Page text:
Boggs in elite group

FOXBOROUGH, Mass. – There are hordes of successful athletes out there boasting long and illustrious lists of accomplishments, yet most of them will never find themselves in the same conversation as 14-time Olympic gold medalist Michael Phelps and four-time National Football League MVP Peyton Manning.

But New England Revolution rookie midfielder Zak Boggs is aiming to join their elite company after just 53 minutes of professional soccer action.

Late last week, Boggs was named one of six finalists for the Amateur Athletic Union’s Sullivan Award, which honors the outstanding amateur athlete in the United States. Although Boggs is a professional now, the current award is recognizing athletes for their accomplishments in 2009, and takes into account sportsmanship, leadership and character in addition to athletic abilities.

“According to [the AAU] web site it’s considered the ‘Oscar’ for amateur athletics in America,” said Boggs. “It’s based not only on the on-field performance, but also character and citizenship.”

Boggs was originally selected as one of the top 14 nominees from the list of submissions to the AAU Sullivan Committee. He was then selected as one of six finalists through a combination of online public voting and ballots from national governing bodies, members of the media and Division I sports information directors.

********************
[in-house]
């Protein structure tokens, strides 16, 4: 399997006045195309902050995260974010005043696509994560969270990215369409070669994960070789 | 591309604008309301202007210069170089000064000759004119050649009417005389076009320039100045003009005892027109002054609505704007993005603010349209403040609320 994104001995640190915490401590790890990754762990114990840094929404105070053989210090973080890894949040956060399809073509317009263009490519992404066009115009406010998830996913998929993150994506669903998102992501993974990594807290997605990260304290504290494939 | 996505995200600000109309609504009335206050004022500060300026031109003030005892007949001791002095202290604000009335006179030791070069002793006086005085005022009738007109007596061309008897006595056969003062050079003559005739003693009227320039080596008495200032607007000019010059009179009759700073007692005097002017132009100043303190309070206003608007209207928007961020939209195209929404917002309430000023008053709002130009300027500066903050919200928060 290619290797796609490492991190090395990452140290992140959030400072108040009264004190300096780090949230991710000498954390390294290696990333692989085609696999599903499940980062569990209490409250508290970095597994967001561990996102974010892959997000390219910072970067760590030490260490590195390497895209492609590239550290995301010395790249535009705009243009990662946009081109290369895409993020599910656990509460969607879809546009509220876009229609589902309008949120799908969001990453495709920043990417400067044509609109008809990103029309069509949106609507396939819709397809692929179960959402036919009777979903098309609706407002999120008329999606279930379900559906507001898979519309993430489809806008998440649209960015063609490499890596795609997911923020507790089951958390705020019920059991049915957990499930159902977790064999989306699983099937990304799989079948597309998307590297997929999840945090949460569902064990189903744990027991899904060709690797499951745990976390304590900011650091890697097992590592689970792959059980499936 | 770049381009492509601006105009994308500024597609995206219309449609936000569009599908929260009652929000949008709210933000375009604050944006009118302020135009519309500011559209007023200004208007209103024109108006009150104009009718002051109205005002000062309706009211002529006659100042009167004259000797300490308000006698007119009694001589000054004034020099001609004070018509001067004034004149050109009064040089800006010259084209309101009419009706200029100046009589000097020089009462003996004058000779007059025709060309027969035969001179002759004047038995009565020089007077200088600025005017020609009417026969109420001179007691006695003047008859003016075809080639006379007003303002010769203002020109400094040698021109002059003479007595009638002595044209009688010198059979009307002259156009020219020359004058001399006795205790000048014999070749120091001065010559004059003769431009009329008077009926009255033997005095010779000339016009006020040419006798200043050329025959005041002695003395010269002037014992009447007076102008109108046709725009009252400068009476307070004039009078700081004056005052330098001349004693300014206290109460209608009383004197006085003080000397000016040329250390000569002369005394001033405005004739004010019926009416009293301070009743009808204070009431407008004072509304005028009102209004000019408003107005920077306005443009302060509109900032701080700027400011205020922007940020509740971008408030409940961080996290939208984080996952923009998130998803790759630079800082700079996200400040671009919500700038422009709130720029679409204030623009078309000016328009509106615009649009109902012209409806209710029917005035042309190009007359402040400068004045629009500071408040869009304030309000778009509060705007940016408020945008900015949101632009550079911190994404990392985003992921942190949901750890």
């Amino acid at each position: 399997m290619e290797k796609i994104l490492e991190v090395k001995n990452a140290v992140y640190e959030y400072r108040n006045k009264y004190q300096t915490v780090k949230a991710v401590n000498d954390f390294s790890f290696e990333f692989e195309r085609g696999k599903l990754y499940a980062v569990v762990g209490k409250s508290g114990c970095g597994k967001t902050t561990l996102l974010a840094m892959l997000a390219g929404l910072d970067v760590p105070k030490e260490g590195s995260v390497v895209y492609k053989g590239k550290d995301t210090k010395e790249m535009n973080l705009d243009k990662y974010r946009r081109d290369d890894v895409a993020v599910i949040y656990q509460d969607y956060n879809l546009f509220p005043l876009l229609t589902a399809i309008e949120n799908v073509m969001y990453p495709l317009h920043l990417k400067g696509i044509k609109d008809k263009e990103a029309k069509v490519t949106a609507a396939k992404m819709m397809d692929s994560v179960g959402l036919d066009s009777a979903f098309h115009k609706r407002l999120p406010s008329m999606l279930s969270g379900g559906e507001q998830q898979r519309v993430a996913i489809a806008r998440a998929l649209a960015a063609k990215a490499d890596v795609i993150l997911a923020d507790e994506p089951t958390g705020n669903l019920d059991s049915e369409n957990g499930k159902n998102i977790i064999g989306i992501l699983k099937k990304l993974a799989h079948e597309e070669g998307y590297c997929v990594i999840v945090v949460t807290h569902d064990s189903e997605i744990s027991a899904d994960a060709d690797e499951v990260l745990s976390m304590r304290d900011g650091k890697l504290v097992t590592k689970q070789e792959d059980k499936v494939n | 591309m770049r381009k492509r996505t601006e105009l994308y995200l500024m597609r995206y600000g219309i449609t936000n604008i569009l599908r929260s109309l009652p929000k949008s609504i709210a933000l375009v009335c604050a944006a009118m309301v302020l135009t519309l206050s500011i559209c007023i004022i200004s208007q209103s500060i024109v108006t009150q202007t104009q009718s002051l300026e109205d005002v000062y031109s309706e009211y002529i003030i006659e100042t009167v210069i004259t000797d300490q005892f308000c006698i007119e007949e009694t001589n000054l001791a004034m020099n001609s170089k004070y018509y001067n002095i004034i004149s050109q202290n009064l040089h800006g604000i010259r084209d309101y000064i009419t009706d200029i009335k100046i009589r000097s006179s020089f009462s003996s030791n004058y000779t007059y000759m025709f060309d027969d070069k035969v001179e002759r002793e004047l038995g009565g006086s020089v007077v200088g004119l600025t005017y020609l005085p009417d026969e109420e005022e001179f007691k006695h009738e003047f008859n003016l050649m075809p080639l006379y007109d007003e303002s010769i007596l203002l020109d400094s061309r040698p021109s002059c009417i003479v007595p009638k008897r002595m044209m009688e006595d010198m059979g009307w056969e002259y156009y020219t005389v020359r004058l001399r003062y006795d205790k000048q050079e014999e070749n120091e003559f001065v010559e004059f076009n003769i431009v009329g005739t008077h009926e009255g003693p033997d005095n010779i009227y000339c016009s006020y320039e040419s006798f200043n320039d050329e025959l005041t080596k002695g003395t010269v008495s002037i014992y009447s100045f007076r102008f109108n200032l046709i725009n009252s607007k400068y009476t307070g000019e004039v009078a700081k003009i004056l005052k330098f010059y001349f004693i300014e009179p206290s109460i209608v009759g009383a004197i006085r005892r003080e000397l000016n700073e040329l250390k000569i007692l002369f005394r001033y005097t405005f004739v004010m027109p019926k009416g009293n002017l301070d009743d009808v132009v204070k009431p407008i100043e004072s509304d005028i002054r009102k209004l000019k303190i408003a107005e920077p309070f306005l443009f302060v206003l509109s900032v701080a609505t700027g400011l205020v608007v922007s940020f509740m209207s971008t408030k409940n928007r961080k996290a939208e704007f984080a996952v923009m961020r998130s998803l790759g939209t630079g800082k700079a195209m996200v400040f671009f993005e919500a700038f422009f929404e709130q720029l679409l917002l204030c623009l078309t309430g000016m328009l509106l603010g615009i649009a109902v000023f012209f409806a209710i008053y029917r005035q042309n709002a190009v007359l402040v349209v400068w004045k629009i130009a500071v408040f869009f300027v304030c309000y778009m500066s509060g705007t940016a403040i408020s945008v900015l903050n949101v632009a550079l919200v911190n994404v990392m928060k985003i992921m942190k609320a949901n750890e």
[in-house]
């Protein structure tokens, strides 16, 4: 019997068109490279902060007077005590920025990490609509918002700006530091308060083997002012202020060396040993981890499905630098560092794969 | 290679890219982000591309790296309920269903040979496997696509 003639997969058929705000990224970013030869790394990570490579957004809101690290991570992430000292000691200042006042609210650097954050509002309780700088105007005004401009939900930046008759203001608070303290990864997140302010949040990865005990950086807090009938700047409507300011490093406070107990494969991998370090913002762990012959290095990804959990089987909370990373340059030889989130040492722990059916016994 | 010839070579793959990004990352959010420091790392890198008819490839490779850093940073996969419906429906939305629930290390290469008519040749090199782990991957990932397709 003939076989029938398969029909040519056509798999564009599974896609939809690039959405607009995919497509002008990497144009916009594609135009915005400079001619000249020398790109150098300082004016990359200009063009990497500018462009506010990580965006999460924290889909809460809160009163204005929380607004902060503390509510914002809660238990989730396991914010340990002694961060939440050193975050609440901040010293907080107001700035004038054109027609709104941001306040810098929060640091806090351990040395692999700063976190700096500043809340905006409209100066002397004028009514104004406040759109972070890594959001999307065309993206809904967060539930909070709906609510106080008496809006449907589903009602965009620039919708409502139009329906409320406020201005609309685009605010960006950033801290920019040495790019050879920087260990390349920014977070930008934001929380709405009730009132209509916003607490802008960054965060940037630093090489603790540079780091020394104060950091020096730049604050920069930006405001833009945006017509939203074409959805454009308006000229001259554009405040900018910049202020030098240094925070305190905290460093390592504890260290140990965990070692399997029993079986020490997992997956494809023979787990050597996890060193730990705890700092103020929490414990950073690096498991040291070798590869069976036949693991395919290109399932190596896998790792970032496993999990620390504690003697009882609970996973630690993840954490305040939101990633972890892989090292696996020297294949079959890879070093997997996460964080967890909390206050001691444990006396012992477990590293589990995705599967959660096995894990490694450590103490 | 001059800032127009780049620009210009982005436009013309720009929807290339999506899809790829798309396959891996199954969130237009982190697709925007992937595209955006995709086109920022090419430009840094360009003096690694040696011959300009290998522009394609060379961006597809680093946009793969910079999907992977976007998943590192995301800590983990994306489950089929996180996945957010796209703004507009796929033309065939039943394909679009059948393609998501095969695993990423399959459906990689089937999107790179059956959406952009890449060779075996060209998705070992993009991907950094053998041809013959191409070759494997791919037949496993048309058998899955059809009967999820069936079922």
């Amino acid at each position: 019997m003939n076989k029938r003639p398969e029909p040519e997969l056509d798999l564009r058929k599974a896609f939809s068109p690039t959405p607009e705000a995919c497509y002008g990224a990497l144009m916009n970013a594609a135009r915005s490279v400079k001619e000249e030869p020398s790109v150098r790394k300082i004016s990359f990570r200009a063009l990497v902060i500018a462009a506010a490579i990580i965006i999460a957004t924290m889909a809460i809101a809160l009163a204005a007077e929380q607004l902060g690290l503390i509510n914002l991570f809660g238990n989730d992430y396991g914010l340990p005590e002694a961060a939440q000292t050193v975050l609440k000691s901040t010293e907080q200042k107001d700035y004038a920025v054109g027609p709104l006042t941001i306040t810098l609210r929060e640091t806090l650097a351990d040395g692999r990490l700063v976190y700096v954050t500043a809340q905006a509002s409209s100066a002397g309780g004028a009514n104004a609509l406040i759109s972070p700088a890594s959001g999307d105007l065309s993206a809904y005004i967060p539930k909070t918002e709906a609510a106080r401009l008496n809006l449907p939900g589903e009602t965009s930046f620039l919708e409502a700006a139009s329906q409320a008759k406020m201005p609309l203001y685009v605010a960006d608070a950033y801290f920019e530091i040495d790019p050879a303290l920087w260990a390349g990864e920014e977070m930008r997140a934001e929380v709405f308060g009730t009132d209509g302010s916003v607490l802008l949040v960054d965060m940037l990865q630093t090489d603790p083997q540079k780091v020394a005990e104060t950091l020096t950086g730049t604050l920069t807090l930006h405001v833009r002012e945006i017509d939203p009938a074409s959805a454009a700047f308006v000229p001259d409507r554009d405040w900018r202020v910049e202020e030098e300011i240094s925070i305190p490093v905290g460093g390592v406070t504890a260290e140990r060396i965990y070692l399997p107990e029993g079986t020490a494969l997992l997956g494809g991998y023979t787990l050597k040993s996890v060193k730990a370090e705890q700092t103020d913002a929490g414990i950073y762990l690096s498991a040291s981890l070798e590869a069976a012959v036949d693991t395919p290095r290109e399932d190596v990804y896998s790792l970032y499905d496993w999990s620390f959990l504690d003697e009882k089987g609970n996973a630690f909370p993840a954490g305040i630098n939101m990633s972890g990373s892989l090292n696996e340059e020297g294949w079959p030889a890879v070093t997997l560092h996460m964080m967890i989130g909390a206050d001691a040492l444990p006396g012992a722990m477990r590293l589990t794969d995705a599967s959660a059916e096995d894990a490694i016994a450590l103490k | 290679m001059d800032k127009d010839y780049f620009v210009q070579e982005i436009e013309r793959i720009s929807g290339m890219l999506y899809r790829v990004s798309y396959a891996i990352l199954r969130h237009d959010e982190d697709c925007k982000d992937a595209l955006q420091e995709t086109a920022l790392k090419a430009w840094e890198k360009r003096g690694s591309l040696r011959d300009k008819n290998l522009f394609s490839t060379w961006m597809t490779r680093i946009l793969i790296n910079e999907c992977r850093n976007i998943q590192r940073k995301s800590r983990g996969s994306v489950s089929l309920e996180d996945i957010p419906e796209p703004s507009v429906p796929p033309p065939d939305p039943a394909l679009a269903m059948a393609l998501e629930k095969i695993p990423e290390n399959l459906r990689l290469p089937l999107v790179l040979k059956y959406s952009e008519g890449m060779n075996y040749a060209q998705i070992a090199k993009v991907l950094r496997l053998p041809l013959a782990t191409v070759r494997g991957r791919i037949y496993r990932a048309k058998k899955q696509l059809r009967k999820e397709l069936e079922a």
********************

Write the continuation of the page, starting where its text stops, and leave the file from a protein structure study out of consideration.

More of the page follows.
The list of previous winners of the James E. Sullivan Award – and I’m not exaggerating here – includes some of the greatest athletes the world has ever known. In addition to the previously-mentioned Phelps and Manning, world-class athletes like Wilma Rudolph, Mark Spitz, Greg Louganis, Jackie Joyner-Kersey, Jim Abbott, Michelle Kwan, Jessica Long and Tim Tebow have all been presented with the award, which has been handed out annually since 1930.

Last year, Olympic gymnast Shawn Johnson received the award.

Boggs is joined on this year’s finalist list by five other elite athletes: Angela Bizzarri (Cross Country), Erin Hamlin (Luge), Megan Hodge (Volleyball), Clint Moore (Baseball) and Amy Palmeiro-Winters (Ultra Marathon).

“Just to be mentioned with a group of people such as that – champions on and off the field – it’s pretty awesome,” Boggs said.

The award will be presented on April 14 at the New York Athletic Club in New York City.

While the 23-year-old graduate of the University of South Florida is overtly modest, Boggs is already familiar with being nominated for prestigious awards. After finishing his degree in Biomedical Sciences early with a perfect 4.0 grade-point-average and beginning graduate work in Economics and Marketing, he was honored as the recipient of the 2010 Coach Wooden Citizenship Cup Award and was a finalist for the Lowes Senior CLASS Award.

Most would be overwhelmed simply by the schoolwork required to graduate with such a degree – never mind early and with a perfect GPA – but add in Boggs’ daily commitments to soccer during his time in college and it’s hard to believe he had time to eat or sleep.

Of course, he did have time to eat and sleep – but only in between his stints volunteering with countless different organizations.

A tireless worker in the community, Boggs has dedicated time to volunteering at hospitals, cancer research centers and art museums, while he’s also a member of a jump rope team which performs shows at local schools and explains the importance of exercise.